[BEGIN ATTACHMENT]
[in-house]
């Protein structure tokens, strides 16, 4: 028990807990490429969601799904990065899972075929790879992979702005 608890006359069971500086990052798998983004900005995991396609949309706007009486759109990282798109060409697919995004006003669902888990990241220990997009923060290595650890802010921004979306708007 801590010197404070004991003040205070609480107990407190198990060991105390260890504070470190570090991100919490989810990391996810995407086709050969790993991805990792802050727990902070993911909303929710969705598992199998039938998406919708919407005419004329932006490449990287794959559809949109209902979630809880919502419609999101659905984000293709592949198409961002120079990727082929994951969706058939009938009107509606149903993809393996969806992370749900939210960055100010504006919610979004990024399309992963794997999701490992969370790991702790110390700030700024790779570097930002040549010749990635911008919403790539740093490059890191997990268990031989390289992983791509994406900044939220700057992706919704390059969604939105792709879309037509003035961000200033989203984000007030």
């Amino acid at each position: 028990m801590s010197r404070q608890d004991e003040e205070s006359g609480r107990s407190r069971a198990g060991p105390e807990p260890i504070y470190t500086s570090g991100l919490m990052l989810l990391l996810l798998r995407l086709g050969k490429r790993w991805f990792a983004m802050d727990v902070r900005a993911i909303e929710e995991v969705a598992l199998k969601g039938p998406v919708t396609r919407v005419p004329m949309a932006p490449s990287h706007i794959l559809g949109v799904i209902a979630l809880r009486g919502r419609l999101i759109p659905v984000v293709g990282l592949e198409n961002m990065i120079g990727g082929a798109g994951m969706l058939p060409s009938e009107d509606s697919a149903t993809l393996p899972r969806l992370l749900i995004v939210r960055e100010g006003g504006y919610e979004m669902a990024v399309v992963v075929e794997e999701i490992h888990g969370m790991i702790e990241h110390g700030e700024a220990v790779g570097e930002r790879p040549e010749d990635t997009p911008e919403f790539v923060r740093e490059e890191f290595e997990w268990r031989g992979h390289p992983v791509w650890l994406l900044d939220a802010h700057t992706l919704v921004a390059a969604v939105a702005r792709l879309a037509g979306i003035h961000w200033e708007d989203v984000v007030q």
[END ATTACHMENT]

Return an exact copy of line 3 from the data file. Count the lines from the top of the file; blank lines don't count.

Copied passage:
């Amino acid at each position: 028990m801590s010197r404070q608890d004991e003040e205070s006359g609480r107990s407190r069971a198990g060991p105390e807990p260890i504070y470190t500086s570090g991100l919490m990052l989810l990391l996810l798998r995407l086709g050969k490429r790993w991805f990792a983004m802050d727990v902070r900005a993911i909303e929710e995991v969705a598992l199998k969601g039938p998406v919708t396609r919407v005419p004329m949309a932006p490449s990287h706007i794959l559809g949109v799904i209902a979630l809880r009486g919502r419609l999101i759109p659905v984000v293709g990282l592949e198409n961002m990065i120079g990727g082929a798109g994951m969706l058939p060409s009938e009107d509606s697919a149903t993809l393996p899972r969806l992370l749900i995004v939210r960055e100010g006003g504006y919610e979004m669902a990024v399309v992963v075929e794997e999701i490992h888990g969370m790991i702790e990241h110390g700030e700024a220990v790779g570097e930002r790879p040549e010749d990635t997009p911008e919403f790539v923060r740093e490059e890191f290595e997990w268990r031989g992979h390289p992983v791509w650890l994406l900044d939220a802010h700057t992706l919704v921004a390059a969604v939105a702005r792709l879309a037509g979306i003035h961000w200033e708007d989203v984000v007030q």